Massachusetts' health plan is not single-payer
The single-payer national health insurance system described by Josh Swanson in his April 23 opinion in The Forum is the best solution to America's health care crisis. Unfortunately, the Massachusetts legislation Swanson describes is not single-pa...
The single-payer national health insurance system described by Josh Swanson in his April 23 opinion in The Forum is the best solution to America's health care crisis. Unfortunately, the Massachusetts legislation Swanson describes is not single-payer, nor does it solve the health care crisis.
The Massachusetts proposal mandates that people buy their own coverage - with little or no help from employers - or pay a hefty fine. Swanson compares health insurance to auto insurance, arguing that if every driver is required to buy auto insurance, it is fair to make every person buy his or her own health insurance. But this argument ignores the critical fact that people have a choice to own a car but no choice about being an all-too-human mortal.
Extending the auto insurance argument to social policy fails to address real crises. For example, no one would suggest ending homelessness and hunger by mandating that all homeless people buy a house and all hungry people buy food.
Requiring the uninsured to purchase health insurance will simply result in a proliferation of health insurance policies not worth the paper they are printed on. A 2005 Harvard study shows that three-quarters of people bankrupted by illness had health insurance when they first became ill. That percentage could skyrocket if the country adopted a Massachusetts-style individual-mandate law thanks to cheap and skimpy insurance policies.
Swanson is correct that many studies show single-payer to be the most cost-effective solution to the health care crisis. Unfortunately, the Massachusetts plan only adds to the health care system's administrative waste. Massachusetts' health care system already devotes $13.3 billion to billing, marketing, and other administrative costs. If the state devoted the same percentage as Canada's single-payer system to bureaucracy, the state's health care system could save $9.5 billion annually, enough to cover all that state's uninsured and to improve coverage for everyone else.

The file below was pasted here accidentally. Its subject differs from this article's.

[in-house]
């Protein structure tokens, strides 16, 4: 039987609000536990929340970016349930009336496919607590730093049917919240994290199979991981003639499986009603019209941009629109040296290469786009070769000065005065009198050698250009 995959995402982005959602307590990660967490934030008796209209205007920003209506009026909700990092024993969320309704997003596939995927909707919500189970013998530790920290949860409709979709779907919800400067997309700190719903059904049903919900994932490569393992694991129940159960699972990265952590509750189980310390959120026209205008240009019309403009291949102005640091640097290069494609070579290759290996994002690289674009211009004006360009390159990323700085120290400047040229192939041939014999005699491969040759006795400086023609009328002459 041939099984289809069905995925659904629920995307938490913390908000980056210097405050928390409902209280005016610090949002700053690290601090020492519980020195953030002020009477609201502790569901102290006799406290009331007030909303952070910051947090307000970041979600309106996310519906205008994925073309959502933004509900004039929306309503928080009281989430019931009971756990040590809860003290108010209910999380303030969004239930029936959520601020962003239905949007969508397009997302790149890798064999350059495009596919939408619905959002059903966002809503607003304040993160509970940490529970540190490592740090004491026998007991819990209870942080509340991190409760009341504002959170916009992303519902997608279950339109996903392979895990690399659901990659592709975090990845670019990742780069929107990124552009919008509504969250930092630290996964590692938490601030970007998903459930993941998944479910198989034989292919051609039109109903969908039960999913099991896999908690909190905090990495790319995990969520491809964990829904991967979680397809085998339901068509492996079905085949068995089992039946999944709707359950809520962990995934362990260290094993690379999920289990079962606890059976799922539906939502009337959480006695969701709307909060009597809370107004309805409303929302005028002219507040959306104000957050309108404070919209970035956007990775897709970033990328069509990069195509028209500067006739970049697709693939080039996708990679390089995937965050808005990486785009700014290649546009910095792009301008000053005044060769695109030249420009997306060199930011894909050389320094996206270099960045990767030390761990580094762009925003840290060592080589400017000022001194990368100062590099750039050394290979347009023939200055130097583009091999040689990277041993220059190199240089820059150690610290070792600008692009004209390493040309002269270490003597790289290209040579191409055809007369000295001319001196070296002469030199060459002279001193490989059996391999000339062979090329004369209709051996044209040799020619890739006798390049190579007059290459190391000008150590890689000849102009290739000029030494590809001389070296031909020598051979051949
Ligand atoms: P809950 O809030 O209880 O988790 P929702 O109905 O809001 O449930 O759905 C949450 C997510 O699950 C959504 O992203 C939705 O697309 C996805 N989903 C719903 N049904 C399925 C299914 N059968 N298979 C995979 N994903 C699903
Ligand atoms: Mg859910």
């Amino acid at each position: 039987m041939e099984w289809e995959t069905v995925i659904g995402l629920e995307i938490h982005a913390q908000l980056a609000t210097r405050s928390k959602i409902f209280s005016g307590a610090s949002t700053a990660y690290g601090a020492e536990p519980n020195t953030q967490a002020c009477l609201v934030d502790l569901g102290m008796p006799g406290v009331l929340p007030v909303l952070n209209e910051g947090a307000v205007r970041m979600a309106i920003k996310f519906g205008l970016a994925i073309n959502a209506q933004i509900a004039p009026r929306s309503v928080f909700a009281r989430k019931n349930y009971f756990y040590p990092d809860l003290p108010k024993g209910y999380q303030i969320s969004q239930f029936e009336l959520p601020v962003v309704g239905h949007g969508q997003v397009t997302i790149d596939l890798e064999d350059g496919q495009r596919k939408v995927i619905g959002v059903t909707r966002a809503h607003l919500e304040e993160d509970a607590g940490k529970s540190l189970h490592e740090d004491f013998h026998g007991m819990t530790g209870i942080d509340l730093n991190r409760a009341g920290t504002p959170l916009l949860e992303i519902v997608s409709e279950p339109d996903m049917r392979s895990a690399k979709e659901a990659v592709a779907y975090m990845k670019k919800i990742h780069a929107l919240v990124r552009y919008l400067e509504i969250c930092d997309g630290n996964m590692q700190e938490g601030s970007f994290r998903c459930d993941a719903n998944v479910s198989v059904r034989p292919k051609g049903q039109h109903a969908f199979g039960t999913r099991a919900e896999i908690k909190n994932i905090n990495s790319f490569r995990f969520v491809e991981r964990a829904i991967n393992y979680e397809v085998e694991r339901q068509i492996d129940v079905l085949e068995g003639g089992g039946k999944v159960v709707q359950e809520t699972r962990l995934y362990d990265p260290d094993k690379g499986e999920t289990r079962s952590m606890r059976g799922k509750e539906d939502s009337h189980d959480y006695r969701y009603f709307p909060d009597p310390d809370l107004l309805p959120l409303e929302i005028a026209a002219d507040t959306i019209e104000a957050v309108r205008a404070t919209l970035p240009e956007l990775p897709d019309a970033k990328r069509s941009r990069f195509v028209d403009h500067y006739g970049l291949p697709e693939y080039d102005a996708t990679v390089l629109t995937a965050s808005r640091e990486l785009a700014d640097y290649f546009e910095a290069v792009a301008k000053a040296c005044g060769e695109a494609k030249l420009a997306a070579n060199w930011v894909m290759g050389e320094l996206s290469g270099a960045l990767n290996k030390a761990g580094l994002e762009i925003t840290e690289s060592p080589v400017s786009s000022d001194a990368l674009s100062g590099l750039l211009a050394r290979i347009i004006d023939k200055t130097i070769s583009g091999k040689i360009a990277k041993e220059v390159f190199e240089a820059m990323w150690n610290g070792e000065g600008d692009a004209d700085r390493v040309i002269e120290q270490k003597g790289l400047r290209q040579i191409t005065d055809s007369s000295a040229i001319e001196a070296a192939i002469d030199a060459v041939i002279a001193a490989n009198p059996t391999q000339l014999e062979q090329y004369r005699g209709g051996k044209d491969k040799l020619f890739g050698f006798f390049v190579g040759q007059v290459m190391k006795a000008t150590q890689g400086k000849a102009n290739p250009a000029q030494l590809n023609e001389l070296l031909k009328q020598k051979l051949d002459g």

The Massachusetts health care proposal purports to provide health insurance to nearly all state residents. In reality the proposal promotes shoddy coverage with more holes than Swiss cheese. Insurance will remain unaffordable even with tax subsidies, forcing state residents to spend as much as 20 percent of their income for health insurance. The proposal will do nothing to stop employers from dropping coverage for workers, control costs, or reduce paperwork.
Nations with single-payer systems (e.g., Canada, Sweden, Norway, Germany, etc.) have better health outcomes while spending less per capita. Adopting a true single-payer system is the real solution to America's health care crisis.
Petty is a 2001 graduate of Fargo's Shanley High School and a 2005 graduate of Northwestern University with a bachelor's degree in social policy and specialization in health policy. He is currently office manager and research associate with Physicians for a National Health Program, a 14,000-physician-member national nonprofit organization based in Chicago. E-mail firstname.lastname@example.org .